How is AMD Diagnosed? What Are the Treatments?
AMD – otherwise known as age-related macular degeneration – is a common yet serious eye condition and a leading cause of vision loss among people age 50 and older. It causes damage to the macula, a small spot near the center of the retina and the part of the eye needed for sharp, central vision, which lets us see objects that are straight ahead. When left undiagnosed, AMD can lead to significant vision loss. In some cases, AMD can lead to total blindness; in fact, it’s one of the leading causes of vision loss throughout the world.
In order to prevent AMD from impacting your vision, it’s important to schedule regular appointments with your ophthalmologist. Your ophthalmologist can use a variety of diagnostic tests to determine if you’re showing early symptoms of this disease. To help diagnose this disease, your ophthalmologist may use the following tests:
- He or she will have you look into an Amsler grid, which is a special device that helps identify any blurry or dark spots in your lens. The appearance of dark spots is a common sign of AMD, as it represents a cluster of broken-up proteins.
- Your ophthalmologist may use drops to widen your pupil so he or she can use a lens to look at your eyes. With this diagnostic test, your doctor is looking for those telltale cloudy spots.
- The fluorescein angiography test can be used to see what’s occurring in the retina. Yellow fluid is injected directly into the arm, which travels to the eye and through the retina’s blood vessels. A special camera captures an image of the retinas. Your ophthalmologist will use this photograph to determine if any abnormalities are developing within the retina.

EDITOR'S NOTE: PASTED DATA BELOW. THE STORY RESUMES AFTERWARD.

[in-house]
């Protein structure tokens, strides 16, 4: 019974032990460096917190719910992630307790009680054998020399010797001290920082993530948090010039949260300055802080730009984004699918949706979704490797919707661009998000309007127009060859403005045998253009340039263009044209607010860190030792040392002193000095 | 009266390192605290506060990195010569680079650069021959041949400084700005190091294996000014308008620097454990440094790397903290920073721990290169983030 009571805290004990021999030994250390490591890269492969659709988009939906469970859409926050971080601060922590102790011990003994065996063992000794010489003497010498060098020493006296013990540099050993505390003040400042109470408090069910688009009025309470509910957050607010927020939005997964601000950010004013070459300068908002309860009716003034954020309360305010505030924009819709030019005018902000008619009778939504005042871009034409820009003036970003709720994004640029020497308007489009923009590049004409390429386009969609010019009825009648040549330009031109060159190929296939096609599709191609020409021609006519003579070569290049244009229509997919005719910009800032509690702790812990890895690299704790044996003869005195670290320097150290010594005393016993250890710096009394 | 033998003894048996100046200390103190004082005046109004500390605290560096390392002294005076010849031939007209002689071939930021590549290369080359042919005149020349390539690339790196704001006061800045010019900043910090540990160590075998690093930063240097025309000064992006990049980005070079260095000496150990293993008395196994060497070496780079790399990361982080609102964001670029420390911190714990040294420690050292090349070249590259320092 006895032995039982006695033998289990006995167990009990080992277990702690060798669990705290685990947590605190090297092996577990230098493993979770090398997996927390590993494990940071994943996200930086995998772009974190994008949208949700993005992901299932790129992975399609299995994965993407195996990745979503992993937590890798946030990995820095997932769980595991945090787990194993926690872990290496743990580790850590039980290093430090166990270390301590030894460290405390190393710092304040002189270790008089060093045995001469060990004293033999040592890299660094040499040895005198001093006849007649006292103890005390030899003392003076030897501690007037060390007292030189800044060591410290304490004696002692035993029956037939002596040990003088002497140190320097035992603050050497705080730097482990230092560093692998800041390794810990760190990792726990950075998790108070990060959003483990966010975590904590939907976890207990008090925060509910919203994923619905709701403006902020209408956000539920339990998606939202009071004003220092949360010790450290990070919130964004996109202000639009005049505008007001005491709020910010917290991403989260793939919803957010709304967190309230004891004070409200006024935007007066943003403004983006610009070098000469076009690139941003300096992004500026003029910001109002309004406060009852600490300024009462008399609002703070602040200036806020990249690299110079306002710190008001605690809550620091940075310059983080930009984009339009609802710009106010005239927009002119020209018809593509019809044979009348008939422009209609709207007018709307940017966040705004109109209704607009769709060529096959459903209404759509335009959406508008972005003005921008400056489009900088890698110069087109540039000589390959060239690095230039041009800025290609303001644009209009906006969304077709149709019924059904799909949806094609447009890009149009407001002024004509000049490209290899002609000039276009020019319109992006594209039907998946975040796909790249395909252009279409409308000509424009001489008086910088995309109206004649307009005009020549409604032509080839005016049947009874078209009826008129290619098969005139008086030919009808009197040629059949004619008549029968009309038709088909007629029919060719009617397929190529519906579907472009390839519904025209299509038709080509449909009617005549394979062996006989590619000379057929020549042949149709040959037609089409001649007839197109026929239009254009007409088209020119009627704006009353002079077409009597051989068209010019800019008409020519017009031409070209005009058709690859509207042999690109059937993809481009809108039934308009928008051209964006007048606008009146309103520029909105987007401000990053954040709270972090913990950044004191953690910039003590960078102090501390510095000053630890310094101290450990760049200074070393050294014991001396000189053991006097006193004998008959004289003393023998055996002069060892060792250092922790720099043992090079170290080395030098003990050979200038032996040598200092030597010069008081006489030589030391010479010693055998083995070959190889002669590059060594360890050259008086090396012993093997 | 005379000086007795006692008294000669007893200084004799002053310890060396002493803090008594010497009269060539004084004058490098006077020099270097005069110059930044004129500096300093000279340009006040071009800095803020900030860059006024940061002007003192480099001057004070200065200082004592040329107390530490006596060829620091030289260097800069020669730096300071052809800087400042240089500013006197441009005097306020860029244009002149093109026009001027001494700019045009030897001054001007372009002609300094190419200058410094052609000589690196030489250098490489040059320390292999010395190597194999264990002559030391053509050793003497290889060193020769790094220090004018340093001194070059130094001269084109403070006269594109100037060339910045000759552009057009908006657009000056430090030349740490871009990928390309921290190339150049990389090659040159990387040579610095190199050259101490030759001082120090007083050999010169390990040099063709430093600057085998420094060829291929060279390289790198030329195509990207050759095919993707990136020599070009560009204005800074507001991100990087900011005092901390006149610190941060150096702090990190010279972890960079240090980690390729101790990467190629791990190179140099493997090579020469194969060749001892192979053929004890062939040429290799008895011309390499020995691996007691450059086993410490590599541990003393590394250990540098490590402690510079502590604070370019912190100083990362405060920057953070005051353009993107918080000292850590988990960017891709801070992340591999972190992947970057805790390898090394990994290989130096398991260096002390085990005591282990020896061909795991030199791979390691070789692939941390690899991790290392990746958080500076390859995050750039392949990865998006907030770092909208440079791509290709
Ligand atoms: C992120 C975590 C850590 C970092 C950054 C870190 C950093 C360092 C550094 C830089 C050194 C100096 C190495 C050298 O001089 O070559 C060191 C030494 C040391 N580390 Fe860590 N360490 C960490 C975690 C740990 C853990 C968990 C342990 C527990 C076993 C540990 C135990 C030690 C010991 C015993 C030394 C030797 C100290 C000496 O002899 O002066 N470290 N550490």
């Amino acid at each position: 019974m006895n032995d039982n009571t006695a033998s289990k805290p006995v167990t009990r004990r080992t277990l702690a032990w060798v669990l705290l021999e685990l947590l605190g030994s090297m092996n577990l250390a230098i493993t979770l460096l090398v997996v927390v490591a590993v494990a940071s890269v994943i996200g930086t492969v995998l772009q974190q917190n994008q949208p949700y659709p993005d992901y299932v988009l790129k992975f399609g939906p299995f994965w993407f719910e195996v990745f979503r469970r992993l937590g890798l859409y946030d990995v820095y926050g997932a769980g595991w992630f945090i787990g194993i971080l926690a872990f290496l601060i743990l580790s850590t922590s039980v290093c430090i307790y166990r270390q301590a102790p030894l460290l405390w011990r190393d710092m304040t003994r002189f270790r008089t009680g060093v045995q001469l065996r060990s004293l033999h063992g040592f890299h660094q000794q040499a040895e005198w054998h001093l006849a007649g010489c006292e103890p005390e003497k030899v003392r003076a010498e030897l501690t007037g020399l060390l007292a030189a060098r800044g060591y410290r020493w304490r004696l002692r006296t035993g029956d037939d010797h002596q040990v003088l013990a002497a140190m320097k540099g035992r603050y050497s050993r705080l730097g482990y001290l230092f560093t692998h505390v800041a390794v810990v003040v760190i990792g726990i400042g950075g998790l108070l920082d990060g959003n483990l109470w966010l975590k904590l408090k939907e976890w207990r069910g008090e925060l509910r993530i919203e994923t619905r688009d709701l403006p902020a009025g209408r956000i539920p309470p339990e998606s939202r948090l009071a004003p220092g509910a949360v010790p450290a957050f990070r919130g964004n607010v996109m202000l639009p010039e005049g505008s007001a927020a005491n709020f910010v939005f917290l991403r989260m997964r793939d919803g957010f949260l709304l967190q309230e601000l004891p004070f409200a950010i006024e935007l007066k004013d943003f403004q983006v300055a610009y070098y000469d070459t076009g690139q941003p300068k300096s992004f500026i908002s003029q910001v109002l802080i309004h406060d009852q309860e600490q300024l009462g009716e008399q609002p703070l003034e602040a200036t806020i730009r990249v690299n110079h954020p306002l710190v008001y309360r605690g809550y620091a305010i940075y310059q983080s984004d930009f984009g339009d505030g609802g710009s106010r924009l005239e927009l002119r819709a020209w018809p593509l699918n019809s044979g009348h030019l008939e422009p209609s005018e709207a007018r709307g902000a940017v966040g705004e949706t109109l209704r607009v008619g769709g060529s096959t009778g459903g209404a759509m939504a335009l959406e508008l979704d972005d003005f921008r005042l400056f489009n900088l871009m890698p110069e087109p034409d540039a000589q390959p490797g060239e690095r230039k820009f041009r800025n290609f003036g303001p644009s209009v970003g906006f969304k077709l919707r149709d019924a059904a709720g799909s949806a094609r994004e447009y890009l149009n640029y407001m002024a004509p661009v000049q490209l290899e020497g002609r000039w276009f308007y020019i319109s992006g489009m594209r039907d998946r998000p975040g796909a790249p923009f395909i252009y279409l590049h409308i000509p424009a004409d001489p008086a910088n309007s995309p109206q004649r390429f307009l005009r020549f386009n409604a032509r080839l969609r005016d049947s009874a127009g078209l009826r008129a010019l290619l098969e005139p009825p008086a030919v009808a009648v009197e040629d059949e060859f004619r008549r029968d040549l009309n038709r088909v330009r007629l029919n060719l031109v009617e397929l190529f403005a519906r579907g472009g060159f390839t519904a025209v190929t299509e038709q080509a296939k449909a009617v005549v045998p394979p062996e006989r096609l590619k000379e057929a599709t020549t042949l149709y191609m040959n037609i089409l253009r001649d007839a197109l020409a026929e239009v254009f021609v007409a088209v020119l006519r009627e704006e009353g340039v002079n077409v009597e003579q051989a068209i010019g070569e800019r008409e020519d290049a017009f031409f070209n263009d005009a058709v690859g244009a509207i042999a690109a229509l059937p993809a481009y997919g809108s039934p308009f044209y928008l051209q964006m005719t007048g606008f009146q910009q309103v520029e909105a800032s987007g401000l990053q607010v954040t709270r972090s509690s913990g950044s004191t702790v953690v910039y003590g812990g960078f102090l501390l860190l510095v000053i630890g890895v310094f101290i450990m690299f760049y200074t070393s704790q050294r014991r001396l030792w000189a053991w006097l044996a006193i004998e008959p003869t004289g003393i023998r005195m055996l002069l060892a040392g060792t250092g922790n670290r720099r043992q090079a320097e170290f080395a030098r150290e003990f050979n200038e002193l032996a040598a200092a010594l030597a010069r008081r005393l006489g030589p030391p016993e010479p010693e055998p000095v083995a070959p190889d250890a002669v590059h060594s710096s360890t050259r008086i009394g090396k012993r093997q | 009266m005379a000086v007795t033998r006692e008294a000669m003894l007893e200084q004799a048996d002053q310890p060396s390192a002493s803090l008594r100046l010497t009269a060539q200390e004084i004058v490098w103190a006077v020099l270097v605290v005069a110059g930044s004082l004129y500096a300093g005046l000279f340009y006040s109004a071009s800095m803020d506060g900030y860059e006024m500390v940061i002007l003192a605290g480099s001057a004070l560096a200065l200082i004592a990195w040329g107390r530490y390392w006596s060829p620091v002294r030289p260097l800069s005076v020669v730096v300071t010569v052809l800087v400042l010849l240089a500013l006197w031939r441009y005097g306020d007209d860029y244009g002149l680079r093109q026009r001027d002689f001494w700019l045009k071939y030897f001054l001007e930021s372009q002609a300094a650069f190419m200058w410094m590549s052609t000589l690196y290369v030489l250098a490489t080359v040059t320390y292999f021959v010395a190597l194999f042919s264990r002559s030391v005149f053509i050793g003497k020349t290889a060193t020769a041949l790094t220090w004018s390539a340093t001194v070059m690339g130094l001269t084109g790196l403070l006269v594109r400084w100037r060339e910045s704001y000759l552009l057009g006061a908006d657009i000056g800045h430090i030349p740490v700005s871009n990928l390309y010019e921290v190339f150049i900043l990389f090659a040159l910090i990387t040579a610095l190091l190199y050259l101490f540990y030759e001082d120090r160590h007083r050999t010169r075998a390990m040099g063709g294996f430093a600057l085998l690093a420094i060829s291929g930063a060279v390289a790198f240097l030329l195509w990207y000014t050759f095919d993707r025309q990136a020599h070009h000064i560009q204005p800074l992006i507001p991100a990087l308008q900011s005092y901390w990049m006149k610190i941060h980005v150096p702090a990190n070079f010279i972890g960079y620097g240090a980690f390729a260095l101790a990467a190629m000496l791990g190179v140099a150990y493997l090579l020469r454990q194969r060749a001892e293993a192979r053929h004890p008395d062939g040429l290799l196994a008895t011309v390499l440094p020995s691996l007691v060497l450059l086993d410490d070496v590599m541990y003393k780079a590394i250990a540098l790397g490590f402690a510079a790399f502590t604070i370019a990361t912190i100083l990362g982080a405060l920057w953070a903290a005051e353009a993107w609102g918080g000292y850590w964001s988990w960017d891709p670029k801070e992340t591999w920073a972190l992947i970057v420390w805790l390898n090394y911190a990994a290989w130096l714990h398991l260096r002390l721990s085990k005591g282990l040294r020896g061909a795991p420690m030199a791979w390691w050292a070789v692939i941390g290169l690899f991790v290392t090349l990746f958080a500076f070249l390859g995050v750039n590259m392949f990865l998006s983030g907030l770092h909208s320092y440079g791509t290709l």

- Optical coherence tomography. You have probably heard of ultrasound, which uses sound waves to capture images of living tissues. OCT is similar except that it uses light waves, and can achieve very high-resolution images of any tissues that can be penetrated by light—such as the eyes. After your eyes are dilated, you’ll be asked to place your head on a chin rest and hold still for several seconds while the images are obtained. The light beam is painless.
If your ophthalmologist determines that you show symptoms of AMD, there are a variety of treatments available. Studies of a brand-new eye drop treatment have shown promising results, while the more common treatment involves injecting medicine directly to the afflicted retina.
Don’t let AMD rob you of your vision. Stay healthy into your golden years by scheduling an AMD eye exam with ophthalmologist Dr. Jacqueline Griffiths at NewView Eye Center in Reston, VA today.
NewView Eye Center serves the greater Washington, DC metro area.